I’m really into dark comedy, especially comedy that makes you reflect on yourself. I’m not really that sensitive. And I have strict rules about artistic expression. Sometimes you’ve just got to laugh for yourself. Juel Taylor just made it very digestible to me. And once I understood his vision, I can’t lie, the jokes could have gone anywhere. If Jamie Foxx is saying it, hell, I’m probably going to laugh.

The movie finds ways to experiment on this community through things they use and consume every day. If someone was going to do that to John Boyega, what would they use?

What’s this thing I’m on now for my skincare? It’s a coffee scrub – for exfoliation. I think if they put it in the coffee scrub, I’ll be pissed. I’m using that every day now, just to make me glow.

You’ve said you had strict rules on the jobs you would take when you were starting out. Have those changed with this added fame and opportunity?

No, not at all. Because I still wouldn’t be in EastEnders. I just like being involved in characters that are farfetched, far from who I am in real life. I just think that’s interesting. I think it makes me feel fulfilled as an actor because it does require a lot of work, a lot of commitment. And I don’t know, I feel more alive when I’m expressing my art in that way. So I would still go for projects much like They Cloned Tyrone that offer me the opportunity to just explore my range.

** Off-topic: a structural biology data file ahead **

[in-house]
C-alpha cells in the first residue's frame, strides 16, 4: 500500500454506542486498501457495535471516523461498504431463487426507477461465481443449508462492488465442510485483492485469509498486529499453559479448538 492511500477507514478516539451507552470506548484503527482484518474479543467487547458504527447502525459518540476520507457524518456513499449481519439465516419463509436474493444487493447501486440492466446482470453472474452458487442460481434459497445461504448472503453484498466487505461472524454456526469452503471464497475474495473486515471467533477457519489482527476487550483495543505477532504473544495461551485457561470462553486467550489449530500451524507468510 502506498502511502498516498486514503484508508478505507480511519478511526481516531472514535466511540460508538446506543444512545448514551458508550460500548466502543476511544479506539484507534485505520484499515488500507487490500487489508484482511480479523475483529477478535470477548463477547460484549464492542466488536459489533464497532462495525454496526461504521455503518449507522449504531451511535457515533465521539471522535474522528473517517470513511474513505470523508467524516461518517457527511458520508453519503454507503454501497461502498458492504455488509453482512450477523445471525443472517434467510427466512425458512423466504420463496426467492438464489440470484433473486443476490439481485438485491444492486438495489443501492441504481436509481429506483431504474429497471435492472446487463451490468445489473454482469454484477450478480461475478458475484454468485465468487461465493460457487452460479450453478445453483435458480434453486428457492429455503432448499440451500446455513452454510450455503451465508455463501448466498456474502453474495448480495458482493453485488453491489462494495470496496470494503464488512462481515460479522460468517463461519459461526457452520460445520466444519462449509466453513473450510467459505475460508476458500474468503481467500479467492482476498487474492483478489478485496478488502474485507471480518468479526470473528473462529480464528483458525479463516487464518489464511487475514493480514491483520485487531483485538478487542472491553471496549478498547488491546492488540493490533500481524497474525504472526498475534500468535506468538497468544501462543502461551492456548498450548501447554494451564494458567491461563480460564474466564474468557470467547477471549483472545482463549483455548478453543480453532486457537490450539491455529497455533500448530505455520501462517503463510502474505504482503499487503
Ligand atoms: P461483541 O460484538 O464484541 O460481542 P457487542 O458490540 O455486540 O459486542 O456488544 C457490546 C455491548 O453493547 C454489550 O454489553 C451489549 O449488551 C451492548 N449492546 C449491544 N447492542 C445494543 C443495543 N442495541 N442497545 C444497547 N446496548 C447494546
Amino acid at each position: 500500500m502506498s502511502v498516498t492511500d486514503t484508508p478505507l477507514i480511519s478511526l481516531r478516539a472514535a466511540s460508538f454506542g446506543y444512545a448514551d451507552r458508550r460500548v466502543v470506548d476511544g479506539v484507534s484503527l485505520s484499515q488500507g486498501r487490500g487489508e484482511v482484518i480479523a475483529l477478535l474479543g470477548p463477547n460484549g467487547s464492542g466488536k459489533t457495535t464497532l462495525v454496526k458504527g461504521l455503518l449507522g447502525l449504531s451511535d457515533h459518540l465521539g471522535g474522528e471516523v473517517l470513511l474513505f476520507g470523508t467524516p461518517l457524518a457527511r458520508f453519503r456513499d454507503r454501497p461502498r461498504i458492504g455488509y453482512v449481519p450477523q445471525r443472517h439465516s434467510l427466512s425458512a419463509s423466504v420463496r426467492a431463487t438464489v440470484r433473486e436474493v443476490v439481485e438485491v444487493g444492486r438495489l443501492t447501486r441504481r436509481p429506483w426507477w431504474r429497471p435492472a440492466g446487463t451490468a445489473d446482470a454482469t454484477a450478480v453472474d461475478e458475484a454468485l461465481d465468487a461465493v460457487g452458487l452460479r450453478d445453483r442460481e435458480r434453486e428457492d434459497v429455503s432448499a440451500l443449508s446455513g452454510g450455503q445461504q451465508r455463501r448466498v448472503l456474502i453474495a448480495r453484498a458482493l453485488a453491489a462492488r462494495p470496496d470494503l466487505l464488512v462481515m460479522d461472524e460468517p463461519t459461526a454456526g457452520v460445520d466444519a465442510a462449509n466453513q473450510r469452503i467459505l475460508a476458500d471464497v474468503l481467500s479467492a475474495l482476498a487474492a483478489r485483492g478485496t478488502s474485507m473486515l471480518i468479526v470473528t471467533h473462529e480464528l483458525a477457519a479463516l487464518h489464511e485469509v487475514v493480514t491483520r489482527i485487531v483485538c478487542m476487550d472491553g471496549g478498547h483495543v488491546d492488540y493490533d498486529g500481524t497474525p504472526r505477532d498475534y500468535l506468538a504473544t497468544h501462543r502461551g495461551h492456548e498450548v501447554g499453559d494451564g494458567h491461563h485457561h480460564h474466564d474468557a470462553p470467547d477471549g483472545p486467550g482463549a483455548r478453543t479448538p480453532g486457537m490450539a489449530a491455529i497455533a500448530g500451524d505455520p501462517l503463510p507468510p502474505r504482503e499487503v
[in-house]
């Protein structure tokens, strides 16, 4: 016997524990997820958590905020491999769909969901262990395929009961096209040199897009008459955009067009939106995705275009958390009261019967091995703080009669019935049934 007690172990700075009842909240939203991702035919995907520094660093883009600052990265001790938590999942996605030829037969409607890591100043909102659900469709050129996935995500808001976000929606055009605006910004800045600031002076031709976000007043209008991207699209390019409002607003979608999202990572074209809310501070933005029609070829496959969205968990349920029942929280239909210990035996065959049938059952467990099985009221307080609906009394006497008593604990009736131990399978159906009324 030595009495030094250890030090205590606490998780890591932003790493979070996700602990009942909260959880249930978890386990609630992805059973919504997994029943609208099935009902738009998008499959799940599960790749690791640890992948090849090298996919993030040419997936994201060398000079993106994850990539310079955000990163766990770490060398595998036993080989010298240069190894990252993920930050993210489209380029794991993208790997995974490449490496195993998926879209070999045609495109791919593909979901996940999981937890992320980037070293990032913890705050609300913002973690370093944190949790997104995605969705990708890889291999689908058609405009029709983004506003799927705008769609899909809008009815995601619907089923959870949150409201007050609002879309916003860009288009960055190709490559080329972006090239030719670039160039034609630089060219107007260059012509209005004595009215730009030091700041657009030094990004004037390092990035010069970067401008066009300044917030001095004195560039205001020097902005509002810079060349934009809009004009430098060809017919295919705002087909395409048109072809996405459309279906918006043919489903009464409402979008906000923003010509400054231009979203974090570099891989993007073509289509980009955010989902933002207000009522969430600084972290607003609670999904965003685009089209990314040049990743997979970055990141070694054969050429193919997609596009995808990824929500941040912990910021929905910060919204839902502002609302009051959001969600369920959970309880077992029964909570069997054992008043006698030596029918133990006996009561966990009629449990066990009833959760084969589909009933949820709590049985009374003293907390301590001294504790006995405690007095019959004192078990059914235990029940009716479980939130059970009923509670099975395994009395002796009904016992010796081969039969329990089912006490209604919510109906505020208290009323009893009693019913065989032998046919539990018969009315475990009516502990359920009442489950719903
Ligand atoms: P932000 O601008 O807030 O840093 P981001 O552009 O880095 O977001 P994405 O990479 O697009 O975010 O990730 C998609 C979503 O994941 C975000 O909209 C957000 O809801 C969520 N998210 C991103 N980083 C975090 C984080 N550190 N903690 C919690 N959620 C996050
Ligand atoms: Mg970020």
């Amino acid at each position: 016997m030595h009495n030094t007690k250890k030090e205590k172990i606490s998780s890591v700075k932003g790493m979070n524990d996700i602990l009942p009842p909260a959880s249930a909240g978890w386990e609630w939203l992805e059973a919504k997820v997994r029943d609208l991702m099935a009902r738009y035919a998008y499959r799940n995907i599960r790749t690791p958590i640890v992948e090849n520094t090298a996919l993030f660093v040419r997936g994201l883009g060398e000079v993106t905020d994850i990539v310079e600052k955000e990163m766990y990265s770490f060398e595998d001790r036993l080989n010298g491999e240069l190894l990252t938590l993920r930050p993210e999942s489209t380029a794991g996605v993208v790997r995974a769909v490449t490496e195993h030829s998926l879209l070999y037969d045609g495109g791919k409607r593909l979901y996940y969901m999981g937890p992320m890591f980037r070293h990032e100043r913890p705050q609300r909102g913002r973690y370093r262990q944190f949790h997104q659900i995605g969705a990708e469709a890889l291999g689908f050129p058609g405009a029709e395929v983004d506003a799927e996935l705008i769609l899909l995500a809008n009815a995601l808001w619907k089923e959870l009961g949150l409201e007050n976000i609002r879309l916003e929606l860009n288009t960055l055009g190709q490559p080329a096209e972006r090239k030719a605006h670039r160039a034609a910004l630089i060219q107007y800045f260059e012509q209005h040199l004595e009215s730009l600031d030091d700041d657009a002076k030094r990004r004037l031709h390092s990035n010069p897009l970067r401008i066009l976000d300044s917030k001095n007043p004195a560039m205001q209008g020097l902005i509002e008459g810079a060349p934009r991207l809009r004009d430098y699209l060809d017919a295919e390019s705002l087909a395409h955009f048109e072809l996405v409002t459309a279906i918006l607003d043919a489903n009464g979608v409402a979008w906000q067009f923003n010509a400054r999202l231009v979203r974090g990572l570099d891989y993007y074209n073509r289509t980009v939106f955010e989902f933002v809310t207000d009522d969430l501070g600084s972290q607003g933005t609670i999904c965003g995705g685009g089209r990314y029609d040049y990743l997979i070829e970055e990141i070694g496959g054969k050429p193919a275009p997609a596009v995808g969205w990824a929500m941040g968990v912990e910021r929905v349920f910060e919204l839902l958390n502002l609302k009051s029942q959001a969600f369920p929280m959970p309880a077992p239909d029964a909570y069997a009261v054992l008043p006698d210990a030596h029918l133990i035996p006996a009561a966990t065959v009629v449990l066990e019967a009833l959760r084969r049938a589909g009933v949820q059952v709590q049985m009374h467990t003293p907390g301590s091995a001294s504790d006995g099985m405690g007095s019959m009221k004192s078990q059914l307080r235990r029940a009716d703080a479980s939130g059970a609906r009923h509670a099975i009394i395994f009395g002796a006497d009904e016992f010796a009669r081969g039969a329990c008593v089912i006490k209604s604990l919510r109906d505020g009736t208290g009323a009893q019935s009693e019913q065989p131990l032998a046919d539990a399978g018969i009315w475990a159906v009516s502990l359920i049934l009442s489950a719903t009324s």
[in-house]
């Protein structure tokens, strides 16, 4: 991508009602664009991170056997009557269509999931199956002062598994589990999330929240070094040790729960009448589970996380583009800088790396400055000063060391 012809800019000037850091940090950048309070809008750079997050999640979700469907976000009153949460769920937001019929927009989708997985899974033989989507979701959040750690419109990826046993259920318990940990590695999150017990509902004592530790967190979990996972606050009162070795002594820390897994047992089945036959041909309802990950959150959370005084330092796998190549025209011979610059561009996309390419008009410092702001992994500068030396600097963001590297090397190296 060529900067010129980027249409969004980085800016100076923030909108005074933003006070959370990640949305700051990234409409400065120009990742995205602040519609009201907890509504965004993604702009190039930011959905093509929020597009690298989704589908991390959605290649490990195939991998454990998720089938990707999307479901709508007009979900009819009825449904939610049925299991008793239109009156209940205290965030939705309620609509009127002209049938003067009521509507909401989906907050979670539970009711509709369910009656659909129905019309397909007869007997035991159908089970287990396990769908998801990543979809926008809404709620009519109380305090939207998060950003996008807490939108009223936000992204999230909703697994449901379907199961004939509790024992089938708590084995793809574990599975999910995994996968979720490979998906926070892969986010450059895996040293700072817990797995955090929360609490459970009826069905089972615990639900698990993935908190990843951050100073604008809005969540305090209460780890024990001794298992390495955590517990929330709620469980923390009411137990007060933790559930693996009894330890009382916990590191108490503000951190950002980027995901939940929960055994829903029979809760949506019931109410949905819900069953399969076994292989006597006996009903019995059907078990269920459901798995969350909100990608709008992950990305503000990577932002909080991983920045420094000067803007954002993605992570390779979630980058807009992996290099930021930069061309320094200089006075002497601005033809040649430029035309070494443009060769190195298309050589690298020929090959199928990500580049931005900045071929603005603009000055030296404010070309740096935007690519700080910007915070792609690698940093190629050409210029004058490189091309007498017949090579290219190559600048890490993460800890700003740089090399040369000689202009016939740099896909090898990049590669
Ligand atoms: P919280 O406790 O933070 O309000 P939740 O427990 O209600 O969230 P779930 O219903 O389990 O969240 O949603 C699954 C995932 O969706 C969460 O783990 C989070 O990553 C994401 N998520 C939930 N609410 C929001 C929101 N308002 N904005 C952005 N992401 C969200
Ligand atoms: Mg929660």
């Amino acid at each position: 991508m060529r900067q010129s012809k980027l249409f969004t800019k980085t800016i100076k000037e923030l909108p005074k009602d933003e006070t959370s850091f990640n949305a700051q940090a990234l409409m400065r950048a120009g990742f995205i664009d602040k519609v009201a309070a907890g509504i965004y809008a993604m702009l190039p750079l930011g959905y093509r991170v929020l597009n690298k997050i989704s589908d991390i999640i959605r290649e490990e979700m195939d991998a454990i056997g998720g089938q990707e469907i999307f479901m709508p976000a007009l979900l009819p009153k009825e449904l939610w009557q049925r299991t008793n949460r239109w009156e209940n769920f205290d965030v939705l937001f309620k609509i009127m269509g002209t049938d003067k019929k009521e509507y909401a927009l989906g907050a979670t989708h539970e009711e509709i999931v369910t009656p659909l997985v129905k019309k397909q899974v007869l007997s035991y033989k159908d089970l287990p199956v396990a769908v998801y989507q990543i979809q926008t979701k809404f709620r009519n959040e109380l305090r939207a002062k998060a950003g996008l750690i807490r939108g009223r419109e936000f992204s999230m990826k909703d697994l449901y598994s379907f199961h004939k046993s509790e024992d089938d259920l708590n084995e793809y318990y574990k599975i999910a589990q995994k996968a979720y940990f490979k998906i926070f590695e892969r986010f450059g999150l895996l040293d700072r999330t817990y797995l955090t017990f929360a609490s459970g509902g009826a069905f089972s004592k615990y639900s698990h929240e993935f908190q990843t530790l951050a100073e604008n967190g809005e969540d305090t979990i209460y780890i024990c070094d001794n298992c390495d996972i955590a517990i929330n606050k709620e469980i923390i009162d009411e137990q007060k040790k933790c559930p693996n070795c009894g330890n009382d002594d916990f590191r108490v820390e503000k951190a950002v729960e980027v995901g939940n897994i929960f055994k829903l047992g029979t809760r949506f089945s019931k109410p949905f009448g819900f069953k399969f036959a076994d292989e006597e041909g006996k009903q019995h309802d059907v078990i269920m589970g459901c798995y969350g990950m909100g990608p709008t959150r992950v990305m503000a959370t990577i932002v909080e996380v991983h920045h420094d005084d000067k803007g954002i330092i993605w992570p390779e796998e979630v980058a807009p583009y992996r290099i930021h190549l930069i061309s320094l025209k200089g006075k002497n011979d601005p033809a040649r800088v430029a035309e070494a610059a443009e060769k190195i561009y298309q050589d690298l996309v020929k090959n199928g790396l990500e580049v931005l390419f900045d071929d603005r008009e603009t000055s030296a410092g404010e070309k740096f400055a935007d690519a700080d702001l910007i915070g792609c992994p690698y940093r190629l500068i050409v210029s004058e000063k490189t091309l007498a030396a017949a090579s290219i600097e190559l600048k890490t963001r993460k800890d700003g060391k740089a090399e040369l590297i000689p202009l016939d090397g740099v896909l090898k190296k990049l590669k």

What’s your stance on where the industry is now, and where it’s headed in terms of diversity and opportunity?

I feel like this movie specifically is a breath of fresh air. I mean now we’re in a climate of strife where people are trying to go for what is fair. And obviously, best of luck on that. But I do think it definitely brings those conversations to the surface. It’s an ever-changing industry. We have far to go, but it’s great to see that projects like this can get made and it’s great to see that people like Juel Taylor can get an opportunity. A first-time director working with Jamie Foxx and Teyonah Parris, that’s a big deal and that definitely reflects on some of the changes coming and you just hope for more and that there’s a consistency in that. Not only to make money but to give birth and fresh air to new directors with fresh perspectives and interesting stories.

There’s a photo of you horseback riding that was taken for a men’s fragrance campaign a while ago and ever since, fans have been asking when John Boyega will get to be in a romance movie.

[laughs] Oh, I can do a Bridgerton! Why not? I would love to do a romance piece. That would be something that I’d really, really enjoy.

Has there been any movement with the Attack the Block sequel?

You know Joe Cornish is still in the lab about to hand off a cool little draft, so we’re going to wait to go through the process and do some writing. But we catch up whenever I’m in town in London and we’ve had a good few creative talks. I know they’re out there doing their research. So the same way they’ve done for Attack The Block, going out to talk to some kids … there’s been a lot of time and change, culturally. So it requires just a lot of research. And we’re giving this movie true development so that we can present the best sequel possible. But yeah, we are still in the lab.

‘They Cloned Tyrone’ is current streaming via Netflix.